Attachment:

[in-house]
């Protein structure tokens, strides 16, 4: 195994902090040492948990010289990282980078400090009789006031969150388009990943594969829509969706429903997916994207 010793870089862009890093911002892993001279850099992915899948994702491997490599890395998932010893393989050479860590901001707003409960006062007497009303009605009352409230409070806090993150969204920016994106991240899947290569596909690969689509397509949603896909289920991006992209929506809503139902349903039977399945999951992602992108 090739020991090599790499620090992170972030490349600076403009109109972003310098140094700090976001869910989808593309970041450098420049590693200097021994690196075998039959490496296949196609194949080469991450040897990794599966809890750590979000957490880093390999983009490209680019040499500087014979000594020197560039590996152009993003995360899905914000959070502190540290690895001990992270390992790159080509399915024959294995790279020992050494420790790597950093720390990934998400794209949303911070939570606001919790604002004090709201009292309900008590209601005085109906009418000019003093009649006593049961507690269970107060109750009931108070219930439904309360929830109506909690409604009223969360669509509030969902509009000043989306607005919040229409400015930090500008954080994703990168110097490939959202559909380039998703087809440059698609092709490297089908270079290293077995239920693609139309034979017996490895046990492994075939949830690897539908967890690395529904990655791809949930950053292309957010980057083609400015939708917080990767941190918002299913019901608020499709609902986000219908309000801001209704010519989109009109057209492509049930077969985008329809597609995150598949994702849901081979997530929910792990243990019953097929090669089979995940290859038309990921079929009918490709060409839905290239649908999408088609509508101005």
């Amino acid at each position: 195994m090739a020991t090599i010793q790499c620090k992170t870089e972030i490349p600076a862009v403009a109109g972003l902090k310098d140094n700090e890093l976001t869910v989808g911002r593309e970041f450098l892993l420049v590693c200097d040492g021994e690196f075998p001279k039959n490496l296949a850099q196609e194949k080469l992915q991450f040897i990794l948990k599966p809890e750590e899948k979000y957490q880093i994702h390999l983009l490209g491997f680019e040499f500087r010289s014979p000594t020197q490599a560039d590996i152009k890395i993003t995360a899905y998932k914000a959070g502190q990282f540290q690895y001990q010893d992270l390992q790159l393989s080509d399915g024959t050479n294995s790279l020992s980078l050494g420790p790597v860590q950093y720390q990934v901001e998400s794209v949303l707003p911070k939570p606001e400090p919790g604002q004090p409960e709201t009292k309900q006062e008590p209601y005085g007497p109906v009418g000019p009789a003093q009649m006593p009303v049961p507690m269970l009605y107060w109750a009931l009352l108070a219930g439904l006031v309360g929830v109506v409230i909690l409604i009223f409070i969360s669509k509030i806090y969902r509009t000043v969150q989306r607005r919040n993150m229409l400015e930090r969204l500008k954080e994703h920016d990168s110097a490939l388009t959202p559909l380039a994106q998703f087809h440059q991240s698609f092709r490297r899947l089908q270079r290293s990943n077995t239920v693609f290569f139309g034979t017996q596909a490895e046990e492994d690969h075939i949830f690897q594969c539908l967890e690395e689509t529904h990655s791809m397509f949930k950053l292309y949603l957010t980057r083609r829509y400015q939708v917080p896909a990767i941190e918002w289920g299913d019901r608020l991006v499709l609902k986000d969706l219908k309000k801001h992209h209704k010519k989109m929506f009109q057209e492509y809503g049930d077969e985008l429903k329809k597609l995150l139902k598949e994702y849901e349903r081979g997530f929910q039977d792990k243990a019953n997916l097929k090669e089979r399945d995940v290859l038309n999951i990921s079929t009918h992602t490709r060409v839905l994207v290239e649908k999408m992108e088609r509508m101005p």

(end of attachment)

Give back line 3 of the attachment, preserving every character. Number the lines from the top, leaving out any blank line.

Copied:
């Amino acid at each position: 195994m090739a020991t090599i010793q790499c620090k992170t870089e972030i490349p600076a862009v403009a109109g972003l902090k310098d140094n700090e890093l976001t869910v989808g911002r593309e970041f450098l892993l420049v590693c200097d040492g021994e690196f075998p001279k039959n490496l296949a850099q196609e194949k080469l992915q991450f040897i990794l948990k599966p809890e750590e899948k979000y957490q880093i994702h390999l983009l490209g491997f680019e040499f500087r010289s014979p000594t020197q490599a560039d590996i152009k890395i993003t995360a899905y998932k914000a959070g502190q990282f540290q690895y001990q010893d992270l390992q790159l393989s080509d399915g024959t050479n294995s790279l020992s980078l050494g420790p790597v860590q950093y720390q990934v901001e998400s794209v949303l707003p911070k939570p606001e400090p919790g604002q004090p409960e709201t009292k309900q006062e008590p209601y005085g007497p109906v009418g000019p009789a003093q009649m006593p009303v049961p507690m269970l009605y107060w109750a009931l009352l108070a219930g439904l006031v309360g929830v109506v409230i909690l409604i009223f409070i969360s669509k509030i806090y969902r509009t000043v969150q989306r607005r919040n993150m229409l400015e930090r969204l500008k954080e994703h920016d990168s110097a490939l388009t959202p559909l380039a994106q998703f087809h440059q991240s698609f092709r490297r899947l089908q270079r290293s990943n077995t239920v693609f290569f139309g034979t017996q596909a490895e046990e492994d690969h075939i949830f690897q594969c539908l967890e690395e689509t529904h990655s791809m397509f949930k950053l292309y949603l957010t980057r083609r829509y400015q939708v917080p896909a990767i941190e918002w289920g299913d019901r608020l991006v499709l609902k986000d969706l219908k309000k801001h992209h209704k010519k989109m929506f009109q057209e492509y809503g049930d077969e985008l429903k329809k597609l995150l139902k598949e994702y849901e349903r081979g997530f929910q039977d792990k243990a019953n997916l097929k090669e089979r399945d995940v290859l038309n999951i990921s079929t009918h992602t490709r060409v839905l994207v290239e649908k999408m992108e088609r509508m101005p």